4. Sadness. Follow me, if you will, down my pity-party path to number 4- sadness. This may not come as a surprise given the above, but sadness is hanging around a fair bit at the moment. This is mainly about people- this last year has seen huge changes in relationships, some of them heartbreaking. We have been overwhelmed with gratitude for the love so many people have shown us (and continue to do so), but a small handful of relationships became unmaintainable. This is one of the very sad realities of life, but travelling puts physical distance between people that is unlikely to help- that is to say, if you are going to travel long term, expect to lose a few people along the way. (For what it’s worth, having gone through the process of losing people, sadness precedes a new, lighter, better outlook and so is just the inevitable ‘meh’ bit of the process).
5. Guilt. Every. Single. Day. Guilt about Eira’s accident, guilt that we didn’t realise how difficult accessing quality medical care would be, guilt about the effects the earthquakes had on them. Guilt that we left the island and headed to relative safety when so many people will never be able to. Guilt about feeling guilty, because it’s distracting and I want to be present and connected with the girls, always. Guilt about holding myself to impossibly high standards. Guilt that within the year I didn’t manage to turn this blog into a full-time income to support our family and guilt that I’m stupid enough to dream that big. Guilt about having work that means I’m online a lot. The list goes on.
6. The weather. This is minor, but wow, having sunshine and dry weather makes a heck of a difference. Being able to stroll out of the door at a moment’s notice (Brits, can you imagine?!) instead of dragging the family through a carousel of hoodies, thick socks, coats, gloves, scarves, hats, waterproofs, spare clothes, mud, and an eternal line of laundry, really increases your enthusiasm about ‘doing stuff’. Walking out of the door with three kids in the freezing cold, in England, to spend the day outside, repeatedly, for the colder six months of the year (we have to find stuff for the kids to do 7 days a week, remember, they’re with us all the time) requires more energy than can be obtained from any volume of Diet Coke.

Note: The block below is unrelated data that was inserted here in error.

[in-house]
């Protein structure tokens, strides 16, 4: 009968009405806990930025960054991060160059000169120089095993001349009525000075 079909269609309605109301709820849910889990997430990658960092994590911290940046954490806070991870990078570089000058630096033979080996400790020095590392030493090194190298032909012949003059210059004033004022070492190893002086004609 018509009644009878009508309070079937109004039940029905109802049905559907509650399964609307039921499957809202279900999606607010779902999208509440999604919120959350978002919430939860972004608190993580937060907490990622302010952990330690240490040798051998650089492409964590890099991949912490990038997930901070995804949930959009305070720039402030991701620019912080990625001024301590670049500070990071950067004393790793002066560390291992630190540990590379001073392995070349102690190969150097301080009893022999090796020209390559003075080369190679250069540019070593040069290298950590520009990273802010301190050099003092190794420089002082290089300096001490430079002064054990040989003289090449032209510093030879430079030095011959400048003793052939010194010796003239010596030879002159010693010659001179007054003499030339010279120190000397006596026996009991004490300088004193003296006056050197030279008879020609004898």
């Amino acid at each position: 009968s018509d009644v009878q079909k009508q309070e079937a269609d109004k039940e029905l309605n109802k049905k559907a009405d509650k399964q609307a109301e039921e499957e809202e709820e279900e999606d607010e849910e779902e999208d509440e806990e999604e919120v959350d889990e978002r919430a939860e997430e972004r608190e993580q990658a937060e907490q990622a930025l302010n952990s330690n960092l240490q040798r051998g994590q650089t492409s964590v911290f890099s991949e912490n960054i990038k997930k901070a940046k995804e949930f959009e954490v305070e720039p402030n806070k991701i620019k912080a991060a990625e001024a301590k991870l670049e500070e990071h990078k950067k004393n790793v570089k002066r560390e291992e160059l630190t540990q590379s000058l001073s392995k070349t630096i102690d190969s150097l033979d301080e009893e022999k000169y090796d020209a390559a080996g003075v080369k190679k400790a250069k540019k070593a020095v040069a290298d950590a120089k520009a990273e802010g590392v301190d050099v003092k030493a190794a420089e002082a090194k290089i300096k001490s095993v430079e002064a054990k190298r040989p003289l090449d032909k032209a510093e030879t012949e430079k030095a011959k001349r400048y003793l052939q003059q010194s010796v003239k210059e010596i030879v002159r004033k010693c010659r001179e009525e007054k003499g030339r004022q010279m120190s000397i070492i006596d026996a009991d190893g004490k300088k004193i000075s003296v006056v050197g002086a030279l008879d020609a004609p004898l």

7. Housework. Getting on to the ‘oh you’ve got to be joking, quit whining’ part of the post but hey- it’s my blog and I’ll cry if I want to. I actually like housework, especially cleaning, but what I don’t like is having to do such an astronomical amount (again, a quick reminder that the kids are homeschooled so imagine what your house would look like after a weekend with three kids spent inside, and then imagine that every day for all eternity) and having to choose between quality homeschooling and a tidyish environment. If we go all out on a project (junk modelling is a particular fave at the moment) it looks like the council has redirected the borough’s recycling facility to our dining room. If they play and get creative, there’s mess. I guess what I’m surmising is that I need to get used to ‘things’ and ‘stuff’, despite naturally enjoying a minimalist environment, and just suck up the fact that there is no magical algorithm for getting the housework-homeschooling balance right.
8. Family dynamics. After a year of adjusting to Patrick and Mum being with the kids and myself all the time, we are now adjusting to the opposite. Patrick and I usually get on best when we are together all the time- it’s how we met, sitting next to each other at work for 8 hours a day and then driving to and from work with each other too. That was when we were friends; once we got together we went travelling together 4 months later and then got jobs in the same gym. It’s just how we function best, so hardly seeing each other has been hard. For anyone who is under the illusion that I’m an all-round nice person, last week after we got into an argument I bought him an advent calendar while I was buying the kids’- not to make up or be nice; just to make him feel bad (to be fair it was 5% also because I knew once we’d made up he would actually like it. But 95% to make him feel bad.)